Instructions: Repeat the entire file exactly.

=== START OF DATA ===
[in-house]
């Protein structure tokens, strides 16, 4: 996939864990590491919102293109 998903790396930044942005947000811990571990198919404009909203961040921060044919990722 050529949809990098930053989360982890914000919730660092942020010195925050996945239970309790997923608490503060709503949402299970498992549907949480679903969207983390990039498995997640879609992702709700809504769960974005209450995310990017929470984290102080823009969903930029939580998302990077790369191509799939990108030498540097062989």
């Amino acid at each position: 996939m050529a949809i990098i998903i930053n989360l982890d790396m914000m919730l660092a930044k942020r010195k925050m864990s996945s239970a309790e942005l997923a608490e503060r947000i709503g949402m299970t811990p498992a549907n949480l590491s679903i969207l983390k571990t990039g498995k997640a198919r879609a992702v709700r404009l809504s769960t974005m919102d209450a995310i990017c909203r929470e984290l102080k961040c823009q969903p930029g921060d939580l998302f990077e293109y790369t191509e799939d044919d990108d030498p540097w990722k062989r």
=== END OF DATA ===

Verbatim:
[in-house]
């Protein structure tokens, strides 16, 4: 996939864990590491919102293109 998903790396930044942005947000811990571990198919404009909203961040921060044919990722 050529949809990098930053989360982890914000919730660092942020010195925050996945239970309790997923608490503060709503949402299970498992549907949480679903969207983390990039498995997640879609992702709700809504769960974005209450995310990017929470984290102080823009969903930029939580998302990077790369191509799939990108030498540097062989």
């Amino acid at each position: 996939m050529a949809i990098i998903i930053n989360l982890d790396m914000m919730l660092a930044k942020r010195k925050m864990s996945s239970a309790e942005l997923a608490e503060r947000i709503g949402m299970t811990p498992a549907n949480l590491s679903i969207l983390k571990t990039g498995k997640a198919r879609a992702v709700r404009l809504s769960t974005m919102d209450a995310i990017c909203r929470e984290l102080k961040c823009q969903p930029g921060d939580l998302f990077e293109y790369t191509e799939d044919d990108d030498p540097w990722k062989r």